Japan: Japanese yen tumbles to near seven-year low against the U.S. dollar
March 25, 2022
The Japanese yen fell sharply in recent weeks, hitting a near seven-year low of 122.0 per USD at the close of trading on 25 March, as the Bank of Japan’s (BoJ) accommodative monetary policy weighed on the currency. As such, the JPY depreciated 5.25% month on month, which follows a more gradual decline in the currency’s value: It depreciated over 9% in 2021 and is 10.5% weaker than it was a year ago.
The sharp depreciation this month has come on the back of the divergent monetary policy stances of the BoJ and the U.S. Federal Reserve, with the latter maintaining a hawkish rhetoric that translated into its first rate hike since late 2018 at its mid-March meeting. Contrastingly, the BoJ kept its rates unchanged at its March meeting and signaled that asset purchases would continue throughout the year, albeit at a gradually reducing pace. This, combined with rising inflationary pressures exacerbated by the energy price spike due to Russia’s invasion of Ukraine in late February—Japan is a net importer of a raft of key commodities—has seen downward pressure on the yen intensify throughout March.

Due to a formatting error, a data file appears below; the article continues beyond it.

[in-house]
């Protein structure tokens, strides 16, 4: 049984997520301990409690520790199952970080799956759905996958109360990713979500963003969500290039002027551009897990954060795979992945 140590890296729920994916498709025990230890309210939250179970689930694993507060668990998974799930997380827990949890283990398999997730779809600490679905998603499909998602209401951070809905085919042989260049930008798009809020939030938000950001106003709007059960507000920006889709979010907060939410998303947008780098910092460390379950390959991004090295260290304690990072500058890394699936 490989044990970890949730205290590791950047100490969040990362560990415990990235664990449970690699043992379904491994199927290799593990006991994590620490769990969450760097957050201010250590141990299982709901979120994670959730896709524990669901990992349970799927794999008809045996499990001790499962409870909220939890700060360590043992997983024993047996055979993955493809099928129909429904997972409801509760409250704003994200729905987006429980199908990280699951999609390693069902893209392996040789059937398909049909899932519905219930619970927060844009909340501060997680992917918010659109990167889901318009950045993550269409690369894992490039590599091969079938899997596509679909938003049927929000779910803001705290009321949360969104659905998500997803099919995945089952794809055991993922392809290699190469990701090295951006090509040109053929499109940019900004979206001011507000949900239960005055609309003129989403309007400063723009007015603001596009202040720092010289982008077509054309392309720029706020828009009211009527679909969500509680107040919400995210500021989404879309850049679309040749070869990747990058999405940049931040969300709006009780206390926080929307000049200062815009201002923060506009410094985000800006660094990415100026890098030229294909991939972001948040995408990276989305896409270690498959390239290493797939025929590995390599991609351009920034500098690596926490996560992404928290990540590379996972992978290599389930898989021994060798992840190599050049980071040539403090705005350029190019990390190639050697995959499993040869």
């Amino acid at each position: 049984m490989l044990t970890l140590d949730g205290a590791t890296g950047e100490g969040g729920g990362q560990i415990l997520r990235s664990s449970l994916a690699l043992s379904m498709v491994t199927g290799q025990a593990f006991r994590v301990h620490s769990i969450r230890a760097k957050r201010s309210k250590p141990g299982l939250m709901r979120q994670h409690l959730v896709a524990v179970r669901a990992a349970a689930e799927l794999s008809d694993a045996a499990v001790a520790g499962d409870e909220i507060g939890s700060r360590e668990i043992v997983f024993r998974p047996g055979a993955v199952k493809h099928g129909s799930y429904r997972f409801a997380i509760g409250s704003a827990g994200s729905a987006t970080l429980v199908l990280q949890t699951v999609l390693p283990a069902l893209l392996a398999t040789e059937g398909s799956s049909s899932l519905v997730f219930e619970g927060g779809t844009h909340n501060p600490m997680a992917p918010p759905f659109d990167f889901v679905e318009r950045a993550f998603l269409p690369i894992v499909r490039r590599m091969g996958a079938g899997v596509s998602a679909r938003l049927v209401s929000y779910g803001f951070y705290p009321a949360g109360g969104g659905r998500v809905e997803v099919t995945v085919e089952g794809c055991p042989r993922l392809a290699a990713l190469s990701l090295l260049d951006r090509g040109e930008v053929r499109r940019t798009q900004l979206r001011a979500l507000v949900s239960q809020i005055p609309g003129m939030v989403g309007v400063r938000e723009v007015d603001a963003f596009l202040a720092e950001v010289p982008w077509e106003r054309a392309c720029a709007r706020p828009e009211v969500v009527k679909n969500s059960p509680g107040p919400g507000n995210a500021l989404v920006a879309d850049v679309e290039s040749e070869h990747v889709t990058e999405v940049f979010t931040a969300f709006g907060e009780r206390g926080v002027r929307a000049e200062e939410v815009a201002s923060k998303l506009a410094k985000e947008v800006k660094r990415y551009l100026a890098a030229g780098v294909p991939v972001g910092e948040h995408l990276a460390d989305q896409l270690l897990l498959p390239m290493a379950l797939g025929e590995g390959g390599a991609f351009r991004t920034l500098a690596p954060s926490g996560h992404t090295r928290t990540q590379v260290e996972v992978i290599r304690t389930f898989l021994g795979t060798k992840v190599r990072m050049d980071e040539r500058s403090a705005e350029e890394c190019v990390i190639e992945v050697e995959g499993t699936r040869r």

Going forward, the currency looks set to continue falling in the short term, as the Fed pencils in further rate hikes this year, the BoJ sticks resolutely to its accommodative stance, and the government continues to pump stimulus into the beleaguered economy. However, given the tumultuous global geopolitical environment, the safe haven status of the yen should offer some upside support, while potential intervention by the BoJ could occur if the currency falls much further.
Author: Stephen Vogado, Economist